In 2016, US Customs and Border Patrol (CBP) performed border searches on approximately 19,000 electronic devices, both inbound and outbound. In 2017, CBP searched approximately 30,000 electronic devices, which is roughly 60% more searches. See CBP post.
You might think the Fourth Amendment's prohibition on unreasonable searches and seizures and requirement for a warrant or probable cause for a search might apply. See link. However, at an international border (or its functional equivalent such as an airport), the US government's interests are greater than an individual's right to privacy. Thus, the balance favors the government's interests and routine searches are considered reasonable (meaning no warrant is needed).
Because electronic devices contain so much information -- both personal and work, there are concerns about warrantless border searches. For example, an employee of NASA's Jet Propulsion Laboratory was pressure to turn over the PIN code to his NASA-issued phone which would have compromised classified information. See link to story. Because of these stories and the nature of the information on electronic devices, Congress has proposed requiring a warrant before such a search could occur. See link to story.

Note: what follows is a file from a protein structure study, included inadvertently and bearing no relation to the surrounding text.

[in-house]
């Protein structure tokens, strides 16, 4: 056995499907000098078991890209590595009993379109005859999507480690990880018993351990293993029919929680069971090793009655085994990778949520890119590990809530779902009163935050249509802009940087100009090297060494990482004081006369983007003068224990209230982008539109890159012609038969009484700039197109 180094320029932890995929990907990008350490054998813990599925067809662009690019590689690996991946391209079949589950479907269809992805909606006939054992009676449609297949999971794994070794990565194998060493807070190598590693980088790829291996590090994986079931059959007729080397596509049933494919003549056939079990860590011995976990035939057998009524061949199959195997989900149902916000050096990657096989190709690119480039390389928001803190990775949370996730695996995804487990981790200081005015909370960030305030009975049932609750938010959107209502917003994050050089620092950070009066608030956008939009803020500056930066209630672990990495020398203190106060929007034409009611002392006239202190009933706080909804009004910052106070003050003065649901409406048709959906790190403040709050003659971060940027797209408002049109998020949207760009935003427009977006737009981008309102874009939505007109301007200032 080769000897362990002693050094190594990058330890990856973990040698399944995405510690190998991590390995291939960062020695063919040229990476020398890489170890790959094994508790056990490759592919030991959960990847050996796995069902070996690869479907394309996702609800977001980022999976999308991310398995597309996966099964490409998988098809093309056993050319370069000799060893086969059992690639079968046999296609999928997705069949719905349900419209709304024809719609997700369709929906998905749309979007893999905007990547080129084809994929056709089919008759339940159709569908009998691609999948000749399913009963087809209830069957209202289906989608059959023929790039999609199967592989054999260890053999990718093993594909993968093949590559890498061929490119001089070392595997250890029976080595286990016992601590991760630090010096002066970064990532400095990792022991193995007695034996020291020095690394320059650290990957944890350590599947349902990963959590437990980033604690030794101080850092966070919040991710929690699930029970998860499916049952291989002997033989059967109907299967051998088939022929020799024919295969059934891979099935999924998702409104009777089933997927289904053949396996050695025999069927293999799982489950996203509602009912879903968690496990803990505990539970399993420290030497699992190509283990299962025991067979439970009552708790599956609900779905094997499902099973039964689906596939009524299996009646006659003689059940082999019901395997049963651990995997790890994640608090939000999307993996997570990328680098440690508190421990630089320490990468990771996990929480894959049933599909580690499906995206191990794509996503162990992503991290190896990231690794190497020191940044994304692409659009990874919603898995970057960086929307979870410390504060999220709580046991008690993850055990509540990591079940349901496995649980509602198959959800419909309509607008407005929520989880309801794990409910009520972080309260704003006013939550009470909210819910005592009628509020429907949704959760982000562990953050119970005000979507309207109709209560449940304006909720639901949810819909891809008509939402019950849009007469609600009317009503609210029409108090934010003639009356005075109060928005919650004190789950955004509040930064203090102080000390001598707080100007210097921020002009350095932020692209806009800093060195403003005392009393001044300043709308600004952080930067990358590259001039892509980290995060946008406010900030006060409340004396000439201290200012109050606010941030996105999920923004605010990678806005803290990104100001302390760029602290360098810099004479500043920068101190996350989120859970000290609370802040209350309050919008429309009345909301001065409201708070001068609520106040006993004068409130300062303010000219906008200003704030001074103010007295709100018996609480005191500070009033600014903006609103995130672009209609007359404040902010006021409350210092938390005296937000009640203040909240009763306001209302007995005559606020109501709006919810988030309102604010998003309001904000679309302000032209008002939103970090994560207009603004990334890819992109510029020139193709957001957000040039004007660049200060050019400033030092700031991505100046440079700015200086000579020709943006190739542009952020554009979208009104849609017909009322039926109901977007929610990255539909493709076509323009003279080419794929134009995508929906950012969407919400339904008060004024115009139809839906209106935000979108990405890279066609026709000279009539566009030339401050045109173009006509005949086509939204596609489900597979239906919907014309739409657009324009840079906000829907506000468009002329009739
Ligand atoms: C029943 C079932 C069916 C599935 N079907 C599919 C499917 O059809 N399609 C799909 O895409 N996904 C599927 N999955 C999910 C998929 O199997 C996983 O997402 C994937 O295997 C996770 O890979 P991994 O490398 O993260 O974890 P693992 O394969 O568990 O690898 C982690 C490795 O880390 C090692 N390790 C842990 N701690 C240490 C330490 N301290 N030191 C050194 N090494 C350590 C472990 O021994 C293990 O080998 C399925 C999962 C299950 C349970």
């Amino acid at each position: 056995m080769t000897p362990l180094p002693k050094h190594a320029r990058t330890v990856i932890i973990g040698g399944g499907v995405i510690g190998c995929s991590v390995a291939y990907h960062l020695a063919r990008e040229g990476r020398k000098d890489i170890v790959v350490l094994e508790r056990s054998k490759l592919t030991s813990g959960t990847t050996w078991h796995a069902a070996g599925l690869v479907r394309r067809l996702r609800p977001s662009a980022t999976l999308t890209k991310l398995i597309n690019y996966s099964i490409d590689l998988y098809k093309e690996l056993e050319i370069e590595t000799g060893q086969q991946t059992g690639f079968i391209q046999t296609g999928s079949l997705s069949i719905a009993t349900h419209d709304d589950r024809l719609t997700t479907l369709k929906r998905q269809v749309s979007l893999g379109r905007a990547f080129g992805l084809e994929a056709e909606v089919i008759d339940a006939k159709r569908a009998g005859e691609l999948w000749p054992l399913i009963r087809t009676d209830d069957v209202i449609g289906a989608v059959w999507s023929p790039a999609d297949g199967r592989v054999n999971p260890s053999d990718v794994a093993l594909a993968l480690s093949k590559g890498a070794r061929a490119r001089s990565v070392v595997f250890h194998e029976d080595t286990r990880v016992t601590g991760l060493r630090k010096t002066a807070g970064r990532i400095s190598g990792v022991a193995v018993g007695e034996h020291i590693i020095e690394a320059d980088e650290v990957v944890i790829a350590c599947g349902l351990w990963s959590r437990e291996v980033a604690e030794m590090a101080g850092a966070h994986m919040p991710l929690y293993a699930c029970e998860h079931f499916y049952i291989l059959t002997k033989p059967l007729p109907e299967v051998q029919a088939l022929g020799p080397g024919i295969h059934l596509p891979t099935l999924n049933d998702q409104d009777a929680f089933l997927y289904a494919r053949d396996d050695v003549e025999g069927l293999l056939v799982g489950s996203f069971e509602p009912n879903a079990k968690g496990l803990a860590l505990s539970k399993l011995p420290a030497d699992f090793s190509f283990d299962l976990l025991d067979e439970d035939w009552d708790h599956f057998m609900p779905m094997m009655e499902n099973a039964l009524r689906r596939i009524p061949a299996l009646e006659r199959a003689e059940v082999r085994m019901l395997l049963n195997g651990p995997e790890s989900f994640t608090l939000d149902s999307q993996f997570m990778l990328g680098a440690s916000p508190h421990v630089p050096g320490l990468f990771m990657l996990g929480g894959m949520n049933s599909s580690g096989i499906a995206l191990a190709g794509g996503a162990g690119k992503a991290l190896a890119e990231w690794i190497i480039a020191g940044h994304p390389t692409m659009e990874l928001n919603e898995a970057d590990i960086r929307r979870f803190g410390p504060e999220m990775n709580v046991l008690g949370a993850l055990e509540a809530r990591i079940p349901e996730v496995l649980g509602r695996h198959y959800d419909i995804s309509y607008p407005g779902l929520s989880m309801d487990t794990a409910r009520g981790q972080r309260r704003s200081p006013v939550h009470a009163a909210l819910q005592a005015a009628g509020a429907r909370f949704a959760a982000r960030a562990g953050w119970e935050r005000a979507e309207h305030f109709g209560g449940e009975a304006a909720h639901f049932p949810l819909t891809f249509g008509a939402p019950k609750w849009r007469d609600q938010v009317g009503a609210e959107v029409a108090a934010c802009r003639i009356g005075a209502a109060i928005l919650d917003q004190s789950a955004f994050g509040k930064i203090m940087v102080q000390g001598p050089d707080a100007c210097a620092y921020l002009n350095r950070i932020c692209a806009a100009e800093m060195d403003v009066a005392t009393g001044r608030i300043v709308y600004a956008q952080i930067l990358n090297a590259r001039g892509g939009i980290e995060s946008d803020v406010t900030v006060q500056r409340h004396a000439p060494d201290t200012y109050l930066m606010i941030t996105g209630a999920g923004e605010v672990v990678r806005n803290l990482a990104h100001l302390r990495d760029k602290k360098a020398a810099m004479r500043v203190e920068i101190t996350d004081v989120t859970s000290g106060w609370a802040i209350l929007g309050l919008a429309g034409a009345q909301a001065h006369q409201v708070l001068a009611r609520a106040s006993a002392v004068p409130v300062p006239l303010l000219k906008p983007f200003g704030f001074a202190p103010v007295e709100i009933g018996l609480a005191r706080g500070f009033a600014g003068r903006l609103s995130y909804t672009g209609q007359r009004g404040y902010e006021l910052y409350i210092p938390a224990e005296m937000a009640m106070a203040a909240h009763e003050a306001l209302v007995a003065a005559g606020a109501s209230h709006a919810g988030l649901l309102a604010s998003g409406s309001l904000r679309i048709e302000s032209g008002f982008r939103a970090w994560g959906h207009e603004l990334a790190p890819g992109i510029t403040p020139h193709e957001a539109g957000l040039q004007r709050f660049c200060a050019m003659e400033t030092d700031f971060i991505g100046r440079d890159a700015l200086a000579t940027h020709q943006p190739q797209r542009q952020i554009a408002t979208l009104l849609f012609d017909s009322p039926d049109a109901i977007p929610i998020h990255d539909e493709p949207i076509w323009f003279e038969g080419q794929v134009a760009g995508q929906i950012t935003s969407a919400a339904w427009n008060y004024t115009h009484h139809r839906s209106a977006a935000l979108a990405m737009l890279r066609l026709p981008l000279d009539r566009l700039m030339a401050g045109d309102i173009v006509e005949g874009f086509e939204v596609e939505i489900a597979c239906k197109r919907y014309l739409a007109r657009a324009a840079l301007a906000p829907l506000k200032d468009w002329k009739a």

Given the increased number of warrantless border searches, there have been concerns about searches of an attorney's electronic devices. A demand for such a search could lead to a breach of attorney-client privileged or attorney work-product materials. In July 2017, the New York City Bar released an ethic's opinion describing how any attorney could meet his ethical obligations to protect client confidential information when crossing the border. See NYC Bar Ethics Opinion.
In light of the increased scrutiny of border searches, in January 2018, the CBP updated its border search policy (click link to download) and issued an updated Privacy Impact Assessment (click link to download). Section 5.2 of the updated policy specifically addresses the review and handling of privileged materials.
If your device is subject to search, you should assert privilege which will trigger certain procedures. Although an assertion of privilege won't stop the search, it will provide some additional protections to prevent the disclosure of privileged materials.
Finally, as per the NYC Bar Ethics Opinion, if your device is searched, you may have an ethical obligation to notify each client's whose confidential information was searched.
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